Colditz took the conventional way into Europe. Semitekol, however, didn’t.
Semitekol was assigned for active duty in Vietnam. His plane left Fort Ord, Calif., bound for Hawaii. From there, he and several other soldiers were to catch a connecting flight to Vietnam. Things didn’t work out.
“Our plane developed mechanical problems and had to turn back,” he said. “Passengers were angry but we [soldiers] were all celebrating. We waited for new orders and eventually were shipped out to Germany.”
While waiting for those orders, Semitekol spent a lot of time wondering where he’d wind up. His aviation unit included 10 pilots and a full crew of mechanics.
“We had one plane and another one that didn’t work,” he said. “We had nothing — no ammunition and no spare parts — everything went to Vietnam.”
Colditz’ path to Europe wasn’t quite as winding. He enlisted in the Army at age 17, not knowing what he wanted to do. “I just wanted to get away from home,” he said. “With my mechanical background, I was made a light vehicle mechanic.”
After being stationed at various bases in the states, Colditz was sent to Europe where his unit was attached to a non-combat, military police outfit. His assignment involved a lot of city police work in Munich.
He returned to the United States four years later in late 1963.
“When I got back I had three months left in my enlistment,” he said. “I could see that if I re-enlisted, I’d be sent to Vietnam. So I chose to end my career after five years. I had a family to think about.”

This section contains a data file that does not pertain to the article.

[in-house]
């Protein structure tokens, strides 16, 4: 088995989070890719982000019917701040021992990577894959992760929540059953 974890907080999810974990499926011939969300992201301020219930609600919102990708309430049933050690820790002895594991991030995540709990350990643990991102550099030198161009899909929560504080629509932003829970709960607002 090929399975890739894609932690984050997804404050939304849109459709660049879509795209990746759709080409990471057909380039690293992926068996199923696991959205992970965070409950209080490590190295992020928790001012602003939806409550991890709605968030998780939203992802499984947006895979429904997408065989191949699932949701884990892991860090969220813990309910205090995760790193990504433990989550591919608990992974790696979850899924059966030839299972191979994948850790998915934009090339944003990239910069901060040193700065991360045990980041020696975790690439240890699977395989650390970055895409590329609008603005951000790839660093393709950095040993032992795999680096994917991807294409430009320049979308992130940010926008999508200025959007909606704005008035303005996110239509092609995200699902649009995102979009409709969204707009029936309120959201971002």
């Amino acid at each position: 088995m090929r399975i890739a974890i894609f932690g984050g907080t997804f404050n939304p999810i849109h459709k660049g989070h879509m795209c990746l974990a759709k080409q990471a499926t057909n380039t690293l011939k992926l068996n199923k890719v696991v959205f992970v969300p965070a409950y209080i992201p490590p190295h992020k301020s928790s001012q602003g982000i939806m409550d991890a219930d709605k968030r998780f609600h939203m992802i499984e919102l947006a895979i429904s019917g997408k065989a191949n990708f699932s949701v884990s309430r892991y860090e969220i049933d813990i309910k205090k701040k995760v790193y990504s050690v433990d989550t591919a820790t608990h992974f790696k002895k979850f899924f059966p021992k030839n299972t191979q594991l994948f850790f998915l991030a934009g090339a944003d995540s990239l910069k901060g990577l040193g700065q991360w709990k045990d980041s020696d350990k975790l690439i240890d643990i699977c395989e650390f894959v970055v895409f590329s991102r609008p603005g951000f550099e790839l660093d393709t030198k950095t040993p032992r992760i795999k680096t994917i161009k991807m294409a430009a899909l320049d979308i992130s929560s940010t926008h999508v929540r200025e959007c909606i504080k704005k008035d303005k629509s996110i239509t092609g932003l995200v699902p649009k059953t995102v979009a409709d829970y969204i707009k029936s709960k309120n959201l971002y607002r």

The GI BillWhen he got out, his career began as a mechanic for Sears in Chicago. From there he enrolled in hvac school under the GI Bill.
He landed a job with a company that sold coal and oil and performed service on furnaces. He learned his service skills on oil furnaces and eventually worked his way into service on forced-air units.
“When I hit 40, I decided to make a change,” he said. “I was tired of working for somebody else.”
Colditz has always operated out of his home. He employs three people and works in the residential and light commercial markets.
He hopes to retire in 10 years. Meanwhile, he is looking for controlled growth and is keeping an eye on industry trends, including the shortage of qualified techs.
After his enlistment was up, Semitekol returned to Duo-Temp, where he had worked for his father prior to enlisting. His road to working in hvac hit one more bump before he settled in as a service technician.
“The day I got sent home from Fort Dix, I got in a motorcycle accident,” he said. “I was laid up for six months.”
Semitekol eventually took over the business in 1979. Since then he has brought his son in to work with him. He has also acquired two other residential contractors and is looking to purchase a commercial company this summer.
While mirroring the method of consolidation (tucking in satellite companies), Semitekol is keeping a watchful eye on the actual consolidators. Blue Dot has been in touch, but one other company really grabbed his attention.
“I’m concerned with Service Master,” he said. “They are going to be a force to deal with.”